It's pitiful past performance invoked indifference among dairy farmers. However, significant updates to the Margin Protection Program for Dairy (MPP-Dairy) should cause everyone to take a second look now that USDA has reopened the 2018 enrollment period from April 9 to June 1.
In a truly unique twist of economic fate, dairy farmers can sign up this year’s milk production even though over 40 percent of 2018’s prices will be known by June 1. That’s because changes to MPP-Dairy were signed into law this February as part of the Bipartisan Budget Act of 2018. It then took USDA several months to sort out the details to relaunch USDA’s signature dairy price protection program.
Among the changes enacted by Congress was a switch from a bimonthly to a monthly margin calculation. In addition, buy-up premiums fell from 47.5 cents to 14.2 cents per hundredweight (cwt.) on Tier 1 milk. That’s a 70 percent reduction of insurance coverage up to the $8 margin threshold on the first 5 million pounds of milk produced by a dairy farm. That number intentionally mirrors shipments from the average U.S. farm with 234 milk cows.
With February margins falling to a 20-month low at $6.88 per cwt., dairy producers who buy up coverage to the $8 maximum would receive $1.12 per cwt. This averages out to 9.3 cents per cwt. for the entire year on the first 5 million pounds, even if no other month initiates additional payments, calculated the University of Missouri’s Scott Brown.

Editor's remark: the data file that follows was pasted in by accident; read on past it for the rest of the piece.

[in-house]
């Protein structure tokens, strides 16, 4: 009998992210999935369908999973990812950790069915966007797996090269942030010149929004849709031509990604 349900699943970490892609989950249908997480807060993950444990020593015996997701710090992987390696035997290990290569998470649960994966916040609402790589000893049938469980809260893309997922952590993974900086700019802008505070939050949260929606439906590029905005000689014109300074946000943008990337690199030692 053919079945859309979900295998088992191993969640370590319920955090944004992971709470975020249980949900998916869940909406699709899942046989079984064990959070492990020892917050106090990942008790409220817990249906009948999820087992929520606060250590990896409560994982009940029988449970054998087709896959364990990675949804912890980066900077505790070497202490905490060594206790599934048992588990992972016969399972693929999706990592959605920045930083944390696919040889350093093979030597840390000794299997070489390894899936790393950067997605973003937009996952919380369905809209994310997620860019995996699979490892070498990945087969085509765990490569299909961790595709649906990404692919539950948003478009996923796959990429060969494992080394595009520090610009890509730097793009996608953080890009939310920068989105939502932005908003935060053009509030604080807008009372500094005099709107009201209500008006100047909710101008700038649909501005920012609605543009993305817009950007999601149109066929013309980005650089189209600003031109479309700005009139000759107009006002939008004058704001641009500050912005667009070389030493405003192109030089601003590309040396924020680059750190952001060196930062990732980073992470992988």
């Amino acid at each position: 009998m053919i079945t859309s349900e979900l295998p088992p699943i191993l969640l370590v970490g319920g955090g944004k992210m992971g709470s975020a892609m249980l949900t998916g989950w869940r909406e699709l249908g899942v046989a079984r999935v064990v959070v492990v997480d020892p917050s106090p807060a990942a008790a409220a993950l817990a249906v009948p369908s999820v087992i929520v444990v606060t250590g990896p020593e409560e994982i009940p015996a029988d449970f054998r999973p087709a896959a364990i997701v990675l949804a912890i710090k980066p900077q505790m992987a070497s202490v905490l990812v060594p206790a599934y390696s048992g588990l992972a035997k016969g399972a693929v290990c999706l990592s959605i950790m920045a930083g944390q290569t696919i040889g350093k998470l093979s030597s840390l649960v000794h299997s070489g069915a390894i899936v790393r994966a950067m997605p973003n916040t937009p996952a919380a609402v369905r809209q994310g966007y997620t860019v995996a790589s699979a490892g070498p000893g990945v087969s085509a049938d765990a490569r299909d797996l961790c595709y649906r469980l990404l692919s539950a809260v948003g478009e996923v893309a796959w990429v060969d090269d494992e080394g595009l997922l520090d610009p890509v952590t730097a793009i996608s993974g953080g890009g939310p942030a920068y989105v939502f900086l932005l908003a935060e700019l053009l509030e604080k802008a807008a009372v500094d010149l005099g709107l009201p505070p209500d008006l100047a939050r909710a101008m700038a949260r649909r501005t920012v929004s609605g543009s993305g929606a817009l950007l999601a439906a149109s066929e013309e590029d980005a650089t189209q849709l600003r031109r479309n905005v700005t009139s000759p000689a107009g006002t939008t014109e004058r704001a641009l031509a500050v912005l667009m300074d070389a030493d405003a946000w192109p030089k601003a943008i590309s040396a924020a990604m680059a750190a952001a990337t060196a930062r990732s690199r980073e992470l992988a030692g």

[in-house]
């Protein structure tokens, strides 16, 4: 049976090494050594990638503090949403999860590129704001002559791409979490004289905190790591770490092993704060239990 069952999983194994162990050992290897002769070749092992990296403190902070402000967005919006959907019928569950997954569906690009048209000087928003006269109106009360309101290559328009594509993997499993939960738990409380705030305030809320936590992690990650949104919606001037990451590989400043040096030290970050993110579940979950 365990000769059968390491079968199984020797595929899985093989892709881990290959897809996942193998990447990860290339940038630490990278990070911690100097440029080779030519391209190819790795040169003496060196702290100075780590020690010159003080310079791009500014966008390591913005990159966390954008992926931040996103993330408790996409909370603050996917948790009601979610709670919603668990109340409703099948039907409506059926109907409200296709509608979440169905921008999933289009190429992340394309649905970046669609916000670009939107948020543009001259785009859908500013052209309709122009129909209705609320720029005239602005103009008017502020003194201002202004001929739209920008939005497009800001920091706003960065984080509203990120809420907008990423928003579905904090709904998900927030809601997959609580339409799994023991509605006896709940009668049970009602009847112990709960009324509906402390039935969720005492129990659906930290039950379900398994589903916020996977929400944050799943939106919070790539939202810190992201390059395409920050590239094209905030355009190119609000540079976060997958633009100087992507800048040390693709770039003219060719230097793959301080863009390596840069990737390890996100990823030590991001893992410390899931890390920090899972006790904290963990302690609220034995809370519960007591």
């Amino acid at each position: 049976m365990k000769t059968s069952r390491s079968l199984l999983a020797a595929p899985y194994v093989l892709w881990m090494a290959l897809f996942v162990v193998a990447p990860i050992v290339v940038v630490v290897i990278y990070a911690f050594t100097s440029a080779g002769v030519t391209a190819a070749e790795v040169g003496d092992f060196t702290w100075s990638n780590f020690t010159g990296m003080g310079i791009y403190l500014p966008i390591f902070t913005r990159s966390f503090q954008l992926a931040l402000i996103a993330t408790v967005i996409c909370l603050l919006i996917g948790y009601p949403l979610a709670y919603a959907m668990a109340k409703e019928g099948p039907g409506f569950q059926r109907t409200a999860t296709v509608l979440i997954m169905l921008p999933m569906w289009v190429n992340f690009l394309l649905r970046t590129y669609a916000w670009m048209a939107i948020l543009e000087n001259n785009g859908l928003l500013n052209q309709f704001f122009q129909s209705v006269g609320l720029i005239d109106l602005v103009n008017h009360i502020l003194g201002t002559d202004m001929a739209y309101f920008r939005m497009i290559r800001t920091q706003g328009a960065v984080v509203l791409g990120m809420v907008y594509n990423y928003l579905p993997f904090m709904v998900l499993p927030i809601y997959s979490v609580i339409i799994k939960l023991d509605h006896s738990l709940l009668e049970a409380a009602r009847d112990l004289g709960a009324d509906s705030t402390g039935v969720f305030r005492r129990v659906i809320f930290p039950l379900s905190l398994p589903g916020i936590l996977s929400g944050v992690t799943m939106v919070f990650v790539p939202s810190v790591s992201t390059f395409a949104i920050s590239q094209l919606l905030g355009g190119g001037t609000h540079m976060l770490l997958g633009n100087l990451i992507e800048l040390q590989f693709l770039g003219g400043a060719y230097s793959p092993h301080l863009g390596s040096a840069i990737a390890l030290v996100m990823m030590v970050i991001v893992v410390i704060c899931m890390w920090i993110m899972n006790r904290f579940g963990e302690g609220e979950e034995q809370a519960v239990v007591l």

The elimination of the “price blending” indeed played a significant role. Had the bimonthly margin calculation remained in place, the January and February margins of $8.12 and $6.88, respectively, would have blended to $7.50. That would have eroded benefits under the old plan.
“Further payments appear to be a near certainty as we move through the first half of the year,” predicted Brown. “Only producers with more than 20 million pounds of production history or those with 2018 target marketings under Livestock Gross Margin Dairy (LGM-Dairy) will need to consider more carefully their decision to participate in 2018.”
To be clear, everyone who milks cows for a living would prefer to make money on the merits of their daily labor. Since that isn’t the current scenario, it behooves every dairy farmer to reconsider the revamped MPP-Dairy. Don’t feel guilty about making the trip to your local Farm Service Agency (FSA) office either, as American dairy farmers have forked over more than $95 million in premiums since the beginning of MPP-Dairy. Less than 13 percent of those collections have been returned to us by the U.S. Treasury.